• The quality of the media your children are consuming.
  • How it fits your family lifestyle.
  • How you engage your child with it.

They do, however, share guidelines published by the American Academy of Pediatrics (AAP) in 2016. Here’s what they recommend:

  • Avoid any screen media (except video-chatting) for children younger than 18 months.
  • For children aged 18-24 months, find high-quality programming and co-view and co-play.
  • For children age two to five years, limit screen use to one hour a day of high-quality programmes.
  • Create a family media plan with consistent rules, and enforce them for older children.

Not all screen time is equal

The AAP recognises that not all screen time is equal. So, instead of merely counting screen hours, it may also be helpful to assess what your child is using a screen for.

Screen time falls into four main categories:

  • Passive consumption – watching TV, reading, and listening to music.
  • Interactive consumption – playing games and browsing the internet.
  • Communication – chatting on video and using social media.
  • Content creation – using devices to make digital art or music.

Obviously, there’s a big difference between your child using devices to exercise their imagination and create content, and passively watching TV, or playing an online game.

Common sense media recommend paying attention to how your child acts during and after spending time on a screen. If the media they’re using is high-quality and age-appropriate media, if their behaviour is positive (during and after screen time), and if their screen time is balanced with healthy screen-free activities, they say you don’t need to worry.

How to limit your child’s access to devices

If you did want to control the amount of time your child spends on screens and devices, here are 10 tips that will help you:

  1. Set a routine – have set times every day that your child can use their screens, so they know when they’re allowed it, and when they need to turn them off.
  2. Ask them to make a case – if you’re being constantly badgered to go online, ask your child to go away and prepare a proper argument for why you should say yes, and promise to listen with an open mind.
  3. Have a binge day – to cut down on badgering and over-use on other days, agree one day a week that your children can binge on their screens.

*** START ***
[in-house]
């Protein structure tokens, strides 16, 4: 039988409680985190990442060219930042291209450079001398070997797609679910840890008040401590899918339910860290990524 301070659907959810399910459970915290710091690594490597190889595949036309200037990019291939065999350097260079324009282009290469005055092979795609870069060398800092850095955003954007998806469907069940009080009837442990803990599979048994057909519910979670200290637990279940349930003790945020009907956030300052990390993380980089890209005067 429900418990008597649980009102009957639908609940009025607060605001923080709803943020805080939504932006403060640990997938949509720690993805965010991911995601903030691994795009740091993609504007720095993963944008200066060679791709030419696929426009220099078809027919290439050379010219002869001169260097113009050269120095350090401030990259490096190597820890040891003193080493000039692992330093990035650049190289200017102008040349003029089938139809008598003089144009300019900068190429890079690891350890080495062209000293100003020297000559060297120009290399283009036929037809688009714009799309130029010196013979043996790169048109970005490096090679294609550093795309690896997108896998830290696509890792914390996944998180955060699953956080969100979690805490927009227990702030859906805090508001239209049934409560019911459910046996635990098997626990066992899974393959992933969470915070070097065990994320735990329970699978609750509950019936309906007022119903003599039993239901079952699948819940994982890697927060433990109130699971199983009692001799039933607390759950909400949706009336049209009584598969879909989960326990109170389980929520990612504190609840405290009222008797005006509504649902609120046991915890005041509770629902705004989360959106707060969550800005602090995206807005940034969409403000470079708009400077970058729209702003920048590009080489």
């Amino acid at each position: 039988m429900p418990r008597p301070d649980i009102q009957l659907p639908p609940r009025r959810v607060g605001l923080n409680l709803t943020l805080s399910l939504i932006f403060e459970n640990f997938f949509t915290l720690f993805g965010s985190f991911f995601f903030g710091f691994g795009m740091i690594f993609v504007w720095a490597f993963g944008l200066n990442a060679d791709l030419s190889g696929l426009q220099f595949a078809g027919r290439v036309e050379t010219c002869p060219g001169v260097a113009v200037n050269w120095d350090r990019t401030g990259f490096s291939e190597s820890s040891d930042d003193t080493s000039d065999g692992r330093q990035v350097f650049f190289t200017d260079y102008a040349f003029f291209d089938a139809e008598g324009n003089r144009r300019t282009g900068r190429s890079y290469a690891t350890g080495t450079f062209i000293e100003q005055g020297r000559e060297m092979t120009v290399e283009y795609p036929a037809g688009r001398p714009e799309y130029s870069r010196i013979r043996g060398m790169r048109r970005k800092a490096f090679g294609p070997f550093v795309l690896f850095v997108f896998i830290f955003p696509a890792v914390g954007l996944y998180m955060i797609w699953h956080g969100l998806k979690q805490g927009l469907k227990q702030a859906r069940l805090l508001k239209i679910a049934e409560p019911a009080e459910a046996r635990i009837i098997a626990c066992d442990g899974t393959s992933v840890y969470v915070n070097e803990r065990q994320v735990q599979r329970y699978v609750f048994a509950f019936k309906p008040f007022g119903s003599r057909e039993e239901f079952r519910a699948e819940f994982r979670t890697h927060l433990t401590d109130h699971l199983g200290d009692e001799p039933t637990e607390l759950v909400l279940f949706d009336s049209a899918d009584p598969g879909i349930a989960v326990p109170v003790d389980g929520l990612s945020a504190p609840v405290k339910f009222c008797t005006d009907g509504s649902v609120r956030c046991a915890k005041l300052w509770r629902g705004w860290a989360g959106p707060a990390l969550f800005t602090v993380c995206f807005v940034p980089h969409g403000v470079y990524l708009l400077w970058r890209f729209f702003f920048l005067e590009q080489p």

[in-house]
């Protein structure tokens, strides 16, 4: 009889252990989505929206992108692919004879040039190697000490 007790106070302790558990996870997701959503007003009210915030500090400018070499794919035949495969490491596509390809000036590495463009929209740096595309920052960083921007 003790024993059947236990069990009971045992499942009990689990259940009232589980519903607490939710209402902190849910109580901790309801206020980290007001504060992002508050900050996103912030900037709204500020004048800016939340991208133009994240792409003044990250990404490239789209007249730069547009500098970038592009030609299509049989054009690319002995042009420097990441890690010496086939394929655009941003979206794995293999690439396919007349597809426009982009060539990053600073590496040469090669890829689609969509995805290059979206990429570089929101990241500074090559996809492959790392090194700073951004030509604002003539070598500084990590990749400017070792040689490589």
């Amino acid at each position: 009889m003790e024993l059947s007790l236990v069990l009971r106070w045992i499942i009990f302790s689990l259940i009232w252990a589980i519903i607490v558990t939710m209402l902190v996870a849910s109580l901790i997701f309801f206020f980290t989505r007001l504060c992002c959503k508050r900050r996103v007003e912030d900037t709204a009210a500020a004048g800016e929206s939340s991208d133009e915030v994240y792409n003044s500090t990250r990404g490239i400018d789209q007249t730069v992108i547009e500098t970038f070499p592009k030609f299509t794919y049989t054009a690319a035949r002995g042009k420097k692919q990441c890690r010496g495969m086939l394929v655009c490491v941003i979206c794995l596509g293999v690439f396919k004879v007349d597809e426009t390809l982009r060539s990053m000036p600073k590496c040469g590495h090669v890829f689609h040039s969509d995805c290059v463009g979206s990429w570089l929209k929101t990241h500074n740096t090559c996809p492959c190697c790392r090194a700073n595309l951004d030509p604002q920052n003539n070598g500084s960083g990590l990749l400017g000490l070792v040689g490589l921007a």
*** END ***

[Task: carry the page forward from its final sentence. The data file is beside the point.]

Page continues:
4. Be a good role model – it’s harder to lay down the law on screen time if you’re permanently attached to one yourself. So try to be a good electronic role model for your children.
  5. Explain why – simply laying down the law without reason can lead to more dissatisfaction and push back. So explain why you’re limiting screen time.
  6. Encourage different activities – try the carrot approach by organising other fun activities for your children. Take them out at weekends, and find board games you all like to play at home.
  7. Ban electronics in the bedroom – it’s hard to monitor screen use if your child has access to them whenever they wish. So keep electric devices out of their bedroom.
  8. Take away their devices at night – similarly, if they have their devices at night, the temptation to use them may be too much (one in ten children admit to using social media after midnight).
  9. Have family device-free hours – set healthy habits for the whole family by having device-free hours at set times of the week.
  10. Use technology – use technology and apps to limit screen use, and to monitor and control what your children are able to access online. This guide to Facebook parental controls, for example, can give you an idea of what options are available for said social media site. 

Read more parenting tips for screen time

You can find more parenting advice for children and technology in these articles:

Photo by Caleb Woods